San Francisco CA | Under Construction
Sunnydale’s mixed-use master plan will offer approximately 1,770 replacement and added homes; new streets, utilities, and infrastructure; and extensive open green space and neighborhood services and retail. Sunnydale is one of San Francisco’s biggest redevelopment projects, replacing housing that was originally created for WWII workers at the port and then converted to public housing in 1964. One goal of the development is to successfully rehouse people currently living in the neighborhood in new homes of comparable size.
Block 3A and 3Bs are among the first buildings in the redevelopment. Located in the northeast corner of the neighborhood, they are paired with an upcoming new Community Center at the corner of Sunnydale and Hahn. The two affordable residential buildings are oriented onto a landscaped pedestrian mews that bisects the site and hosts the main residential entries. This public passage also breaks down the scale of the surrounding blocks and creates a direct path to the Community Center for the residents of 290 Malosi Street, affordable housing on Block 6 to the south, which was completed in 2022.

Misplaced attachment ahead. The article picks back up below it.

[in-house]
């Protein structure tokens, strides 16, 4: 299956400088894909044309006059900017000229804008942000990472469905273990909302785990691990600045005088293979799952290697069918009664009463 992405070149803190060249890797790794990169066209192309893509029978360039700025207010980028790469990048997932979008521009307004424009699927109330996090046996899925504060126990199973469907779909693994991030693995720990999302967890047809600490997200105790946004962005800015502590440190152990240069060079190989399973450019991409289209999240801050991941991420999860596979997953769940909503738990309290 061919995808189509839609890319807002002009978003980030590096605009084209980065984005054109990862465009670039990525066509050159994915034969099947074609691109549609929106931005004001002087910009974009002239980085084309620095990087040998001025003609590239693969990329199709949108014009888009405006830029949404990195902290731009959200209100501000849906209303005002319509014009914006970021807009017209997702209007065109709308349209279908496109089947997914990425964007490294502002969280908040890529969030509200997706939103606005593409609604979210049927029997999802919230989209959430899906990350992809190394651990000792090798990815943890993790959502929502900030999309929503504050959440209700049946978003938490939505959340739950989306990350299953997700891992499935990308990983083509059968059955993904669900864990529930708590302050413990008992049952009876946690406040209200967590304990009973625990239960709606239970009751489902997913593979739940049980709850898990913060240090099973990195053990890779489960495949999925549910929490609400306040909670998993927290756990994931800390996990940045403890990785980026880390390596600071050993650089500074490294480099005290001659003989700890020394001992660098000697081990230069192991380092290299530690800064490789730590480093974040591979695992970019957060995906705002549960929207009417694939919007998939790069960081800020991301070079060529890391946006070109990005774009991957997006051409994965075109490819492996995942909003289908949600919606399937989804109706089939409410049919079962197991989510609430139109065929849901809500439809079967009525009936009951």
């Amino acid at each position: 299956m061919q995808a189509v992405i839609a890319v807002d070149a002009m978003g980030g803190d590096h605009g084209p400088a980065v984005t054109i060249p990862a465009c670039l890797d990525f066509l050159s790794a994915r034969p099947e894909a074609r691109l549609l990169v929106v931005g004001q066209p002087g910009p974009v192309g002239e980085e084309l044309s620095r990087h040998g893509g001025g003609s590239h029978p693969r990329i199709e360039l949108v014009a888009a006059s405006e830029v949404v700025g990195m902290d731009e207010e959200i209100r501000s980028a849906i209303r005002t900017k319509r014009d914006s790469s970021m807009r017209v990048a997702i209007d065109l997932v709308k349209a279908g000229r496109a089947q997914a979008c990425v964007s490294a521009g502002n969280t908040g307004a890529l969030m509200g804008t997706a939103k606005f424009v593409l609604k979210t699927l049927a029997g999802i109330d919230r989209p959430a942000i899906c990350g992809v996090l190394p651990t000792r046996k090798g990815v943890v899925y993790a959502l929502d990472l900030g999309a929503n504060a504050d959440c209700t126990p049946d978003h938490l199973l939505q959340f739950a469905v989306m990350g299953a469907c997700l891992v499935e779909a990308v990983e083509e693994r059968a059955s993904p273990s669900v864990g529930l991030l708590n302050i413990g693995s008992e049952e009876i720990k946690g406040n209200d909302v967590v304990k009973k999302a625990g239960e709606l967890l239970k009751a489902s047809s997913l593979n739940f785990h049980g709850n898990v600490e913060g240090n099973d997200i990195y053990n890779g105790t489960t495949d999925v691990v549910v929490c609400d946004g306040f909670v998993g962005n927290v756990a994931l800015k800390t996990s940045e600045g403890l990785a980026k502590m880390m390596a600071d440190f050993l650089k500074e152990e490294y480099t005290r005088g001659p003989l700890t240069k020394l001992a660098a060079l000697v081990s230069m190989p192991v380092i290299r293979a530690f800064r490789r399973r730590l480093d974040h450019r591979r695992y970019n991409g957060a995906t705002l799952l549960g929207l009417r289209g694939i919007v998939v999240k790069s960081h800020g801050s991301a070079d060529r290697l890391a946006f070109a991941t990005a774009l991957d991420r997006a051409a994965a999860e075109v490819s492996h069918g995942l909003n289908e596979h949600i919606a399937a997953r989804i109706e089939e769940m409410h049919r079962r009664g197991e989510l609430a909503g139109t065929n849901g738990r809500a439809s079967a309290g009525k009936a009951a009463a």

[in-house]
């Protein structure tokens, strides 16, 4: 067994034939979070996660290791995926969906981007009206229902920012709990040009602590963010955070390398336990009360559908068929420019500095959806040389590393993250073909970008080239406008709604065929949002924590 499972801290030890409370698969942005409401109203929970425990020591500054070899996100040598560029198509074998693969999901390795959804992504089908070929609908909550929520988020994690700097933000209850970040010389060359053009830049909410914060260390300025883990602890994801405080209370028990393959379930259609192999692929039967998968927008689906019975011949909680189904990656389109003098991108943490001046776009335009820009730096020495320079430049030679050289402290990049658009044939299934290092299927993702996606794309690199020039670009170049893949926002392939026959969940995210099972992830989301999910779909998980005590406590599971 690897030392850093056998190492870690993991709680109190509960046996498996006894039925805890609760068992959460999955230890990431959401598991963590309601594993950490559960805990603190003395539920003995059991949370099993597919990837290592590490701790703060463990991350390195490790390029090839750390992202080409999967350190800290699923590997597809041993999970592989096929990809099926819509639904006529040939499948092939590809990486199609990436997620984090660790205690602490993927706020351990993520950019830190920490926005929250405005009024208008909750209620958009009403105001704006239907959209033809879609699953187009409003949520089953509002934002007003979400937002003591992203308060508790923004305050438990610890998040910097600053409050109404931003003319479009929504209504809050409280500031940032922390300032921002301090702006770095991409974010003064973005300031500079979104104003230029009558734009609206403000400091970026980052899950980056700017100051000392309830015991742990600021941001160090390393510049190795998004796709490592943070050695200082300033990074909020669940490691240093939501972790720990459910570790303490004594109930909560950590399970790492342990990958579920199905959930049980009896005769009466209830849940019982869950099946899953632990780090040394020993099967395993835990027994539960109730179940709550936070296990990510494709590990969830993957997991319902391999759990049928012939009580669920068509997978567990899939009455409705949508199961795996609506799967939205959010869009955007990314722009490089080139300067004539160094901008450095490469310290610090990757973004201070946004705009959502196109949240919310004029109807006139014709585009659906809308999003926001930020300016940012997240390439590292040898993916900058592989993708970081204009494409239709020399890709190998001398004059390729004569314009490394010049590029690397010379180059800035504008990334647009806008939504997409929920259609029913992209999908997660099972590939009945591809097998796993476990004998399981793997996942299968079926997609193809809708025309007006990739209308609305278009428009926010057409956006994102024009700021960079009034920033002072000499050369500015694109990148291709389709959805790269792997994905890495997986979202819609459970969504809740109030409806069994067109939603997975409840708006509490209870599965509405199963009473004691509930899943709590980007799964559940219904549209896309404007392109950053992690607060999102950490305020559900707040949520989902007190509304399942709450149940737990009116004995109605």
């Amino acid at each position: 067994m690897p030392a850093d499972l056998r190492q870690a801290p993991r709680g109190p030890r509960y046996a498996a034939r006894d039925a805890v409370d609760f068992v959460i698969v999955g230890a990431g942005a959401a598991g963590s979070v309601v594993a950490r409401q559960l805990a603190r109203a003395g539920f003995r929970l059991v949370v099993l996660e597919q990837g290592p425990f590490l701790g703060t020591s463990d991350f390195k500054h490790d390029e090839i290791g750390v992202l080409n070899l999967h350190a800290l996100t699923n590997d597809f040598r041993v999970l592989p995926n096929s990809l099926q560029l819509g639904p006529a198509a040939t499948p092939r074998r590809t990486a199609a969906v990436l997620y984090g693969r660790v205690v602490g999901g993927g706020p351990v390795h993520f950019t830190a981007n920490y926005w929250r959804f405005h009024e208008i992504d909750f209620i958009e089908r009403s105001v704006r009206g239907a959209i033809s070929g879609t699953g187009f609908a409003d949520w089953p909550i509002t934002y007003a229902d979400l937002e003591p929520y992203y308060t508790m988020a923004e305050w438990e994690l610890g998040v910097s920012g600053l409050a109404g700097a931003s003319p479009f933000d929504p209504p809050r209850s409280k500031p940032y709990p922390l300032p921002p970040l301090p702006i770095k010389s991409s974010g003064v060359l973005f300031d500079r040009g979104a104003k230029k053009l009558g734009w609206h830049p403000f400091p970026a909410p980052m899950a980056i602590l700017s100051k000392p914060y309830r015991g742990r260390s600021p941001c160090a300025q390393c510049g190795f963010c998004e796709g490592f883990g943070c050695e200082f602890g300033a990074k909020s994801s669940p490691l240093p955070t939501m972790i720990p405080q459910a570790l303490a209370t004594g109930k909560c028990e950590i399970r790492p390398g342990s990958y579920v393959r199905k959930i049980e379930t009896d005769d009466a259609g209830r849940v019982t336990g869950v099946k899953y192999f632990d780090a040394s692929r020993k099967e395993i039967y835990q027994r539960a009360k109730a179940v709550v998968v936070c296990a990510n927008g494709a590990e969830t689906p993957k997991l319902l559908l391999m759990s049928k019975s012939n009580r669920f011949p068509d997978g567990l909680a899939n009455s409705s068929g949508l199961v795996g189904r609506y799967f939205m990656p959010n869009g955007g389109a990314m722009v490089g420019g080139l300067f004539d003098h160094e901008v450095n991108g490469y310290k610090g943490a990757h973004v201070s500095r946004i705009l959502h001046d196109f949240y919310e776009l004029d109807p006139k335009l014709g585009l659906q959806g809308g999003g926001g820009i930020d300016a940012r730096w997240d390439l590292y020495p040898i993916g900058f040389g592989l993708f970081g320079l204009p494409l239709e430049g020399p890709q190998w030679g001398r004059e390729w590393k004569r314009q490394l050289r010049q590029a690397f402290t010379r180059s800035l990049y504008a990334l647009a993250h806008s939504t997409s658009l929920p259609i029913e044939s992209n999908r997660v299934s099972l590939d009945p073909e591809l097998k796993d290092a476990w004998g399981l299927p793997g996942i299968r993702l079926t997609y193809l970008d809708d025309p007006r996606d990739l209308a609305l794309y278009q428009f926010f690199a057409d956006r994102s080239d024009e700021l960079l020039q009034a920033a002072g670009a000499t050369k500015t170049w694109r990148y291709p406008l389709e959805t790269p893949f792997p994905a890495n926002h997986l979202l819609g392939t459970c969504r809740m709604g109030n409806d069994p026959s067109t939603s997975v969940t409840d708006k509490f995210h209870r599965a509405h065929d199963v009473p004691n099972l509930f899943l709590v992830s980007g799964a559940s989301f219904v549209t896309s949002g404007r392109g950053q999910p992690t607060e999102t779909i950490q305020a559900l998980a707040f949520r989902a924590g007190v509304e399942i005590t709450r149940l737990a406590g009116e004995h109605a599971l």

On the eastern side of the site, Block 3A Housing features a service-rich ground floor that includes space intended for a future market hall and grocery—a significant food asset that would benefit this currently under-served area. This building includes a large office suite for Mercy Housing to offer resident services for the larger Sunnydale development. Additional neighborhood-serving resources in this building include a Wellness Center run by the SF Department of Public Health and a Felton Institute early-childhood-education center with a private outdoor courtyard.
At the western side of the site, Block 3B Housing faces a future park and will include ground-level micro-retail spaces subsidized by the developer to activate the street edge and provide resources and opportunity for local residents
The buildings are designed with four residential bars to bring sunlight into all units, linked by open-air bridges. The second-level podiums are open to the street and sky.
The building steps down on Harmonia toward single-family lots to the south, and the articulated façade further breaks down the visual scale. Residential entries along the pedestrian mews are highlighted by weathering steel, which will acquire a rich, rusted patina.
1545/1555 Sunnydale Avenue
San Francisco, CA